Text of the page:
Do you think you missed getting a head start on your very own fall and winter garden? Do not fret – it is NOT too late to plant vegetable seeds. You can plant vegetables throughout fall and winter … allow me to give you the exciting scoop.
I know that when fall sneaks up, there is a general slow down after the summer rush. The lazy monster sets in and consumes all good efforts. It can be a real challenge to plant a fall garden when you feel worn out after a busy summer gardening season. We know we ought to get out there and clean out the summer plant stash, but we are just so reluctant to start … hanging onto sweet summer just a wee bit longer.
However, now is precisely the best time to plant your most wonderful garden yet!
- No crazy summer heat – that’s right – no sweat on your brow.
- Less upkeep – the bonus of all – no weeds that work on your nerves, tormenting as it did all summer! The weeds slowly getting their due punishment.
- The blessing of Magic food when it seems nothing is growing.
1. Start with planning
Wanting to plant vegetables throughout fall and winter is a great plan to have, but it does require some planning.
Some of you may have had good intentions and started planting fall seeds when you ‘should have’ during August, September or early October if you live in zone 8. To your surprise, you came to find cavities in your garden beds where critters have stashed their winter supply. While they now have their winter stock safely nested in your garden bed, you are out of luck with your own winter supply.
2. Planting vegetables throughout fall and winter
The good news is, you are not too late – it is still worthwhile to get going right now!
That’s right, there is a way for you to plant and harvest quick growing crops throughout the fall and winter season. You can plant quick growing vegetables like pak choi and lettuce throughout the fall and winter.
There is also time to plant and harvest longer growing crops. You however need to do a MacGyver a set-up to keep the seedlings “warmer” for longer into the cool winter weather. Creating clever devices to protect your plants from the first frost can pull them through until harvest. Giving them a little extra heat in the cool, frosty mornings will help mature the crops that need a little more time to bulk up.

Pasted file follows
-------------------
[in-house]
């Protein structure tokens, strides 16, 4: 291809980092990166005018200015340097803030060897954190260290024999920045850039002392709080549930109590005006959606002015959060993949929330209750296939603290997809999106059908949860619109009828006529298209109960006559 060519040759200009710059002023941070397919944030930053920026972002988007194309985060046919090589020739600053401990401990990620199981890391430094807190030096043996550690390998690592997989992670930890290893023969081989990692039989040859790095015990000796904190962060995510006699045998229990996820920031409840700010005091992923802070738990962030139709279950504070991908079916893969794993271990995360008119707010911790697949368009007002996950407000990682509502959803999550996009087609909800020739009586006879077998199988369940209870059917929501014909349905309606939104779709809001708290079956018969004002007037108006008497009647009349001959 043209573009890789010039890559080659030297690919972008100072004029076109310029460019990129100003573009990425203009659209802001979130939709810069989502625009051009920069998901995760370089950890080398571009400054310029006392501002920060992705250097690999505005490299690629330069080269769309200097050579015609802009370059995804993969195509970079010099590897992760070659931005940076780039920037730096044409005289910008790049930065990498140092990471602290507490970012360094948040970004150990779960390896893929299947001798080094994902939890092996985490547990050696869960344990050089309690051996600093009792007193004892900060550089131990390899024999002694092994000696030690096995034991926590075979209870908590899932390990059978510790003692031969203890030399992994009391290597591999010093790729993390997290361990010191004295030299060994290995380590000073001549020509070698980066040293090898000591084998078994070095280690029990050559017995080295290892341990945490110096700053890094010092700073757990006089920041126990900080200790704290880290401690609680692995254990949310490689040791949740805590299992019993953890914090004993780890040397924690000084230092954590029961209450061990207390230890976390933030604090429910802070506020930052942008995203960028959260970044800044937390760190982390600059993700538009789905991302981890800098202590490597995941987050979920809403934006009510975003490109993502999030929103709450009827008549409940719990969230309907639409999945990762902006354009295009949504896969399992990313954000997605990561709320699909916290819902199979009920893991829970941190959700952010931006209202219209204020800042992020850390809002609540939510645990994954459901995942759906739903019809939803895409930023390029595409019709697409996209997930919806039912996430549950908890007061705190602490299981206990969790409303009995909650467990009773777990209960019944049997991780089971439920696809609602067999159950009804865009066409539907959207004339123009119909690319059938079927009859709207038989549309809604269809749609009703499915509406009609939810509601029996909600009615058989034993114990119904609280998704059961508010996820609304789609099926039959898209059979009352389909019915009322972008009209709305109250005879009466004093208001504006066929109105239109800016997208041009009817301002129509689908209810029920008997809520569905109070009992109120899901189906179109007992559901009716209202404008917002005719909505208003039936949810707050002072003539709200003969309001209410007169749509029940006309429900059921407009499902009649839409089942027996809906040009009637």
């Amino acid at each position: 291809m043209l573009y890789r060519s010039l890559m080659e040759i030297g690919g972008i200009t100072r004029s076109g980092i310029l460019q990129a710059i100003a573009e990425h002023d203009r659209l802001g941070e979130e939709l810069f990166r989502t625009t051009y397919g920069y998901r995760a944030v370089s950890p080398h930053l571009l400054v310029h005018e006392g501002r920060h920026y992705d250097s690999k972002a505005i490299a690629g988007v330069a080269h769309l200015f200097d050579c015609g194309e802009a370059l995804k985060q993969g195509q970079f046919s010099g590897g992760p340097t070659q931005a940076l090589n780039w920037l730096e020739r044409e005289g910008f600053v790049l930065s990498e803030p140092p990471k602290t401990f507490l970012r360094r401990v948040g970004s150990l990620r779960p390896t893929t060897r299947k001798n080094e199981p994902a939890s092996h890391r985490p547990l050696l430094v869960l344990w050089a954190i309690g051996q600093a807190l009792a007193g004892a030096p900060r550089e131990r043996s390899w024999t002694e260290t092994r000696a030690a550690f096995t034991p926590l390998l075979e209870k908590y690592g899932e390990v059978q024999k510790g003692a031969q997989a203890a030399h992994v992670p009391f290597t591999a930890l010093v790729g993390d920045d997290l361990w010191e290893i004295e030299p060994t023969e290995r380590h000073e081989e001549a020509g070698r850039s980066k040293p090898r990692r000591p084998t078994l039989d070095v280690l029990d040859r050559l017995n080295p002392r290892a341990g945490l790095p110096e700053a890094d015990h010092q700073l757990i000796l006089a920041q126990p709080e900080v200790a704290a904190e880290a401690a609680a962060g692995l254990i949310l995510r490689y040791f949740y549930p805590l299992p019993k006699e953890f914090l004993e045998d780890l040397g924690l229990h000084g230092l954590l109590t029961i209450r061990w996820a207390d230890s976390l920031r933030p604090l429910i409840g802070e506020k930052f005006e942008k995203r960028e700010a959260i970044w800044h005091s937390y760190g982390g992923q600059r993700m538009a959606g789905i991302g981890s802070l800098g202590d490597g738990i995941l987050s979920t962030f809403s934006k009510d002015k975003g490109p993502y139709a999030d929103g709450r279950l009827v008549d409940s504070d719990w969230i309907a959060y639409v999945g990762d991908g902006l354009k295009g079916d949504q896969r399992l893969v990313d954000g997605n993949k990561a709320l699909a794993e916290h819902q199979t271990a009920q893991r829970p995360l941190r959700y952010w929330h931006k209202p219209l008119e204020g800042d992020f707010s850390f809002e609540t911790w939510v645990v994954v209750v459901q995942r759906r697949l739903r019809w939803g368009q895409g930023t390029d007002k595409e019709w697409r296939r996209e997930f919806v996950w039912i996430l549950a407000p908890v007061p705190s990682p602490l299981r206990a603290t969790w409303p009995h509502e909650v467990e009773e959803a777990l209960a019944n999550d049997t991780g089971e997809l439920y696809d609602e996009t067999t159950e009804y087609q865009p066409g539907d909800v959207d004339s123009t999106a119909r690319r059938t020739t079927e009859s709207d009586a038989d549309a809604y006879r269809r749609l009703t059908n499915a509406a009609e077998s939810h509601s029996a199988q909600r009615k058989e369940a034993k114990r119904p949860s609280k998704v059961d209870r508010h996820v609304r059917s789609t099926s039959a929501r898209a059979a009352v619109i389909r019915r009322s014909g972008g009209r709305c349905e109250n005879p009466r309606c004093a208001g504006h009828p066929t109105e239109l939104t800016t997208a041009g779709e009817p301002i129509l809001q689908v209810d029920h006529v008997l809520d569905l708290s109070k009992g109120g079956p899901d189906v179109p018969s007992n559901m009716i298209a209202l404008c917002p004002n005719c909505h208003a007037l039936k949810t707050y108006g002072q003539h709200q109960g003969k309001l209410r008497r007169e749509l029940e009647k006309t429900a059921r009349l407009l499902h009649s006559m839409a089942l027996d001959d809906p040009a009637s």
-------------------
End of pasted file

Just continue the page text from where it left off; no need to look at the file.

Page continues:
Before you get planting, begin with some planning.
In order to have a good launch at your fall and winter garden, you should follow these steps BEFORE you being planting seeds:
- Determine your planting zone
- Find out when is your average first frost date
- Select seeds and note their time of maturity
- Prepare cover arrangements for plants to be protected from first frost
3. Determine your planting zone
Depending on which planting zone you are in, you should be able to stretch the season well into fall and winter. To find out which plant zone you are in, go to the handy Almanac website that shows the plant zones for the entire world on a map. For Canada, use this map – it is easier to read. The Almanac is a great resource for weather predictions, garden timing and astronomy tips.
For us in Canada, the plant zones span from Zone 0 in the north, Zones 2-6 in the east and most of inland Canada, and Zones 7-8 in the west. Our plant zone here in the western part of Vancouver, Canada is 8.
4. Find out when is your average first frost date
Once you know your plant zone, you can search for your average first frost date on the Almanac website.
Keep in mind that this is only a prediction. The website notes that frost dates is 33% likely to be on that exact date. So you can use the “average first frost date” as a guide, but you should prepare for frost before that date. If the frost comes after that date, then you can celebrate for the extra “warm” growth time for your seedlings.
Zone 8’s average first frost date is on 19 October.
5. Select vegetable seeds and note time for maturity
Below you will find a list of vegetables that you can plant in early fall. These vegetables have a shorter time to maturity. Maturity time is the days that it will take for the seeds to sprout and become a plant to the size where you can harvest it.
I listed the seeds in the order that will mature quickest to those taking longer.
Vegetable seeds to plant for a great fall harvest includes:
- Pak Choi
- Swiss Chard
The best seeds are bought from Baker Creek, a seed company in Missouri USA. They come highly recommended for their heirloom varieties. Heirloom means that a variety of a seed gets planted each year and preserved when the crop goes to seed (dies for the season). It has come to be that seeds from many, many years ago have been preserved in this way. These are still available in its true nature today. I love the integrity of having seeds passed down from many years past.
We will be planting the following varieties:
Extending your season
When seeds are covered after sowing, the season is extended long enough to harvest throughout the winter.
A list of vegetables that can be planted in fall, that takes a longer time to maturity, include:
These seeds have a medium too long maturity time, but can be planted for a winter harvest if the seeds are covered to extend its season.
We will be planting the following varieties of crops:
Plant plant plant!
You should check the back of your seed packet to determine the distance between sowing the seeds.
You can also do what I do … imagine the size of the crop (from pictures or past experience), and plant the seeds a little closer. That way the seedlings can be best buddies as they grow up together. Now, that could work out well and give you the benefit of conserving bed space. On the contrary, the spacing can be too close and be a bit clustered for the plants to fully mature. It’s a learning curve, but nothing detrimental happens in the process 🙂
Watch what we will plan
What if you really are too late?
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